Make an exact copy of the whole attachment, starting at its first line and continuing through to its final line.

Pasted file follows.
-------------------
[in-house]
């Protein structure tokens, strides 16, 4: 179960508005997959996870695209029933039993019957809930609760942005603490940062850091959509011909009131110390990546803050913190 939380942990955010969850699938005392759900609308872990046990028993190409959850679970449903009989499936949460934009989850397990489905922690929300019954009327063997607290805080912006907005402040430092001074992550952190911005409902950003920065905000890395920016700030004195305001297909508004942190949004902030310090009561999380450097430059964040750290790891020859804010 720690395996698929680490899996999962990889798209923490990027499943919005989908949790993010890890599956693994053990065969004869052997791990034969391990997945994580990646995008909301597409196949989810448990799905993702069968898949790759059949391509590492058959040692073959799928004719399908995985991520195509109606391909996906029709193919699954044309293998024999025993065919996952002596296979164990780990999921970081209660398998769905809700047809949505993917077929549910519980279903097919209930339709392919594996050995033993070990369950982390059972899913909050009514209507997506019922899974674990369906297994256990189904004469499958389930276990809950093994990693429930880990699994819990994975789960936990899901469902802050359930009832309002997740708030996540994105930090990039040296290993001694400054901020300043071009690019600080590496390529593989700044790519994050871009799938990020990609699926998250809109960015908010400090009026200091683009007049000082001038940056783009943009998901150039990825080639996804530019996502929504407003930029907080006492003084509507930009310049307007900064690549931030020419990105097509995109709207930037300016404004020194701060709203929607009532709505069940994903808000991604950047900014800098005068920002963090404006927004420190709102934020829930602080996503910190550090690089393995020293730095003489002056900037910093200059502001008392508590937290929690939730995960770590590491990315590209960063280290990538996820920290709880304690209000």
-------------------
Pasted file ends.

[in-house]
């Protein structure tokens, strides 16, 4: 179960508005997959996870695209029933039993019957809930609760942005603490940062850091959509011909009131110390990546803050913190 939380942990955010969850699938005392759900609308872990046990028993190409959850679970449903009989499936949460934009989850397990489905922690929300019954009327063997607290805080912006907005402040430092001074992550952190911005409902950003920065905000890395920016700030004195305001297909508004942190949004902030310090009561999380450097430059964040750290790891020859804010 720690395996698929680490899996999962990889798209923490990027499943919005989908949790993010890890599956693994053990065969004869052997791990034969391990997945994580990646995008909301597409196949989810448990799905993702069968898949790759059949391509590492058959040692073959799928004719399908995985991520195509109606391909996906029709193919699954044309293998024999025993065919996952002596296979164990780990999921970081209660398998769905809700047809949505993917077929549910519980279903097919209930339709392919594996050995033993070990369950982390059972899913909050009514209507997506019922899974674990369906297994256990189904004469499958389930276990809950093994990693429930880990699994819990994975789960936990899901469902802050359930009832309002997740708030996540994105930090990039040296290993001694400054901020300043071009690019600080590496390529593989700044790519994050871009799938990020990609699926998250809109960015908010400090009026200091683009007049000082001038940056783009943009998901150039990825080639996804530019996502929504407003930029907080006492003084509507930009310049307007900064690549931030020419990105097509995109709207930037300016404004020194701060709203929607009532709505069940994903808000991604950047900014800098005068920002963090404006927004420190709102934020829930602080996503910190550090690089393995020293730095003489002056900037910093200059502001008392508590937290929690939730995960770590590491990315590209960063280290990538996820920290709880304690209000």